Courtesy of: http://camerapedia.wikia.com
The Minolta Disc-7 manufactured in 1984 was one of the better cameras designed for disc film. In common with other disc cameras, the Minolta had a flat, compact design, but a limited range of photographic features. The lens was fixed-focus, although it had a macro mode, and there were just two shutter speeds.
The Disc-7 had one remarkable feature which stood it apart from other disc cameras. In the center of the front plate was a small convex mirror, which could be used by the photographer to compose a self-portrait. The tiltable, telescoping carrying strap was used as a focusing aid, as its length corresponded with the optimal focus distance of the macro lens – a similar focusing system was later used by Olympus for the Olympus XA4 Macro.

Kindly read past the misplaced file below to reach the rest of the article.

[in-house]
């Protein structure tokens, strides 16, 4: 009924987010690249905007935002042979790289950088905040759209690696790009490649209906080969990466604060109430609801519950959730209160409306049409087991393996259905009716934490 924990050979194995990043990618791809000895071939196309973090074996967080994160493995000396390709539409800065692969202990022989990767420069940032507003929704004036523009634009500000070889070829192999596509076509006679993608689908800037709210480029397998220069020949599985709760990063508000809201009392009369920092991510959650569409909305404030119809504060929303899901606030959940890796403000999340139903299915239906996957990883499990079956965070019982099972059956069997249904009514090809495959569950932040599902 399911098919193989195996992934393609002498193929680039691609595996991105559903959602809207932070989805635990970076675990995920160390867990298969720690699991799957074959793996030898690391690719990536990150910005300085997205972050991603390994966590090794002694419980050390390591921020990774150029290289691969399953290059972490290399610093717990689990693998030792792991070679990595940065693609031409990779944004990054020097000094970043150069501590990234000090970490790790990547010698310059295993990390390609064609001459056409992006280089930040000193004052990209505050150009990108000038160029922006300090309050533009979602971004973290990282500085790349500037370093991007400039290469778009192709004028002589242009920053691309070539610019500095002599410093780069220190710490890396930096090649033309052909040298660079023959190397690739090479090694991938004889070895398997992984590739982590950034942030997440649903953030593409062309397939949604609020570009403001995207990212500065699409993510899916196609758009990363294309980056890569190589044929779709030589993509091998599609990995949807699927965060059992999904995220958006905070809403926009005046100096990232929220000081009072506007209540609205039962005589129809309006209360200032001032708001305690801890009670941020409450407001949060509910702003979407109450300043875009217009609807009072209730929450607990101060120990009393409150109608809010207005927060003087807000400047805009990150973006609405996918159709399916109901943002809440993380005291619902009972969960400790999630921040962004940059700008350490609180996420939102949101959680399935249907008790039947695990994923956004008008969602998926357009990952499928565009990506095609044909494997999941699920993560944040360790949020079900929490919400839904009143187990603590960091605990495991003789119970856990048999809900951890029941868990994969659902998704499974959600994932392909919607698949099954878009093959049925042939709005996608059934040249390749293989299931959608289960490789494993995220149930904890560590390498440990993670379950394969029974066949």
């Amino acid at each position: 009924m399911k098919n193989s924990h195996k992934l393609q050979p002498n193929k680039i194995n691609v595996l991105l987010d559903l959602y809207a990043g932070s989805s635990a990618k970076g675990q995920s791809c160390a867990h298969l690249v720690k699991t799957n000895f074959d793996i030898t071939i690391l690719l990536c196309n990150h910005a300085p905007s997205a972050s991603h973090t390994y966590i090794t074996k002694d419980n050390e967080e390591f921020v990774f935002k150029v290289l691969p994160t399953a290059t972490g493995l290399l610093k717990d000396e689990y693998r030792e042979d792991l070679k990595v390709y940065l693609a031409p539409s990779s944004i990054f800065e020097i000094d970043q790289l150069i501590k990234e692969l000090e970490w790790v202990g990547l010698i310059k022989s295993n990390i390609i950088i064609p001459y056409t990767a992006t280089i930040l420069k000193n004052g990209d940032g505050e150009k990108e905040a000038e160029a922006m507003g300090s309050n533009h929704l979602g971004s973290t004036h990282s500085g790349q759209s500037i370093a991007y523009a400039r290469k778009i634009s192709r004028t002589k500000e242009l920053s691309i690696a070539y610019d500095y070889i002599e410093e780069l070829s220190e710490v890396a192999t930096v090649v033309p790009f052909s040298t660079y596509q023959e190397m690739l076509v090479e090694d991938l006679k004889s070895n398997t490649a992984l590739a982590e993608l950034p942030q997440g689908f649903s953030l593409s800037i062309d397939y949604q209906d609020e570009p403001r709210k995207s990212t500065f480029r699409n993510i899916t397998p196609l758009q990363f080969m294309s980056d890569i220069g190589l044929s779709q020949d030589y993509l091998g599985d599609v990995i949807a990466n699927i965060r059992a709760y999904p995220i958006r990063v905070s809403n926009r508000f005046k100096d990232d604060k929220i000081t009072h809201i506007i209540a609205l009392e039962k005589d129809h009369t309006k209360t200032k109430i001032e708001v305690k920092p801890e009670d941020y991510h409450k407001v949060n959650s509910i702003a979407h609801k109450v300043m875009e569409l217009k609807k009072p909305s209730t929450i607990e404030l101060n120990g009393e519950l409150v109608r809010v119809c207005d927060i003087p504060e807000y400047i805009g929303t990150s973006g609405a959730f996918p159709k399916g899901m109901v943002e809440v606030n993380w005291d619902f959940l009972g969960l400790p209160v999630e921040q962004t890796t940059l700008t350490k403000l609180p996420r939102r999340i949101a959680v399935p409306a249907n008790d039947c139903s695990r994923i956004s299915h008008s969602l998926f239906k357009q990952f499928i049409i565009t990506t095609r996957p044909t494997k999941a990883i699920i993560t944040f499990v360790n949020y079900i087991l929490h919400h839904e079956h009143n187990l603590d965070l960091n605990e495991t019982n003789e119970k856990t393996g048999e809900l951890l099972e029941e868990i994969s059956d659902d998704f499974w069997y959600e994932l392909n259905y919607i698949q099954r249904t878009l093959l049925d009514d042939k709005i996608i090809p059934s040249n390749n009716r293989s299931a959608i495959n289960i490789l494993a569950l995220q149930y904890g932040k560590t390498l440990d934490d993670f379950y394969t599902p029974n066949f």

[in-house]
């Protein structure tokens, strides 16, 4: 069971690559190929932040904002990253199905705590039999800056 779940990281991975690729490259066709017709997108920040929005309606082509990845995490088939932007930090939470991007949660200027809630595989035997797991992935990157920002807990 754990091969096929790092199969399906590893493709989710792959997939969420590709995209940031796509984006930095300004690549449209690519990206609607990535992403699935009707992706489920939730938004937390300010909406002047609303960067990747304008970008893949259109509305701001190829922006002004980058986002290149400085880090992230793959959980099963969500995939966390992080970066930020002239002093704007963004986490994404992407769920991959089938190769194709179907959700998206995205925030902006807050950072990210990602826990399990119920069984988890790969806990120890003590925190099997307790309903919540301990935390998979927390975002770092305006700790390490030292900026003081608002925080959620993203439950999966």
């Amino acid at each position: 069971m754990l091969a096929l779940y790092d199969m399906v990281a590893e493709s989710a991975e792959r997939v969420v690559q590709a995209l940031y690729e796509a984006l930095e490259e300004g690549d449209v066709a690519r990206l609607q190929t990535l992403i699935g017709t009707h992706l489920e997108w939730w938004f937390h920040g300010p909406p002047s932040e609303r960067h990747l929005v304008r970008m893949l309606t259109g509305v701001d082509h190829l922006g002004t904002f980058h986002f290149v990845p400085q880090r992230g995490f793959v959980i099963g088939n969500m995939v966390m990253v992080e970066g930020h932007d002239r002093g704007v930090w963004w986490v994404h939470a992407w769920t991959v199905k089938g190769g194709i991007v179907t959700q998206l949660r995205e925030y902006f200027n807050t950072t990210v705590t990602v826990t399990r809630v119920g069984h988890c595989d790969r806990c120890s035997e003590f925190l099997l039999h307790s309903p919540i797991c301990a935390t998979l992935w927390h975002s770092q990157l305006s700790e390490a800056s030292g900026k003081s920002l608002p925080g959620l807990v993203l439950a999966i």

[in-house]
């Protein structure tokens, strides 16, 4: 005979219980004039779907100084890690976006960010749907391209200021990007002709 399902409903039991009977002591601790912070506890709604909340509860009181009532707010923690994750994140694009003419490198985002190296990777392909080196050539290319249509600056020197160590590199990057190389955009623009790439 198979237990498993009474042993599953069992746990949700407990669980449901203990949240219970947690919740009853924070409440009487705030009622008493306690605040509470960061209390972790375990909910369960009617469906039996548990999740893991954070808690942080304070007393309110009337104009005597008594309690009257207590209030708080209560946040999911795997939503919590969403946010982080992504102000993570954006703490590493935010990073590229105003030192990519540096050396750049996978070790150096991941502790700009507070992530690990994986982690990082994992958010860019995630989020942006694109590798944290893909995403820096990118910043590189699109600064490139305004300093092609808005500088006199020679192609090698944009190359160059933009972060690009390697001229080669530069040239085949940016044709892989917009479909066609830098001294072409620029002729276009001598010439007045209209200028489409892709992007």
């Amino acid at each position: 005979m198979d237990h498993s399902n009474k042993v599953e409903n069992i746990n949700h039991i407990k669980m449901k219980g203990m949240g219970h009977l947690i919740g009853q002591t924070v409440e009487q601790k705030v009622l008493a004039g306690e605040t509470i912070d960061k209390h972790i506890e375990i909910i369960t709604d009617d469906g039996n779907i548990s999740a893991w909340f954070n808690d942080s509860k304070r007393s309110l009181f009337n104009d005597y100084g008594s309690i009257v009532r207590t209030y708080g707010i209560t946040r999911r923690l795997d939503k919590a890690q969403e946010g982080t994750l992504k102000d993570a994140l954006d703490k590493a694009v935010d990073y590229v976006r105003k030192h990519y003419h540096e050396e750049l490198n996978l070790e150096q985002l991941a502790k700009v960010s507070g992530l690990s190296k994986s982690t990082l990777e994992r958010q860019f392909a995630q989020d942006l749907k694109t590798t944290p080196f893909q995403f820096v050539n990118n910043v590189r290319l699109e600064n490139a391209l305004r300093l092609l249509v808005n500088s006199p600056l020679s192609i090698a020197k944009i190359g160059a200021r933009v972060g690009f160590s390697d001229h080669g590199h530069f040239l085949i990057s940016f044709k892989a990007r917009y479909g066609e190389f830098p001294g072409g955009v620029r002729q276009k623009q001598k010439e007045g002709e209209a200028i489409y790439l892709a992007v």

Type: compact camera
Year of release: 1983 Films: disc film with speed 200 ASA
Lens: 1:2.8/12.5mm Shutter: speeds 1/100 and 1/200 sec.
Self-timer: with control LED
Flash: guide number 9
Weight: 200g dimensions: 129.5×78×21mm
Power: lithium batteries which have to be replaced by the manufacturer
The Minolta ac 301 Courrèges was designed in conjunction with French fashion house André Courrèges. It carried the Courrèges logo, with a cream-white front, a gold-coloured frame, and an attractive soft case. A similar exercise was carried out with the Minolta Disc-5, which became the Minolta ac 101 Courrèges.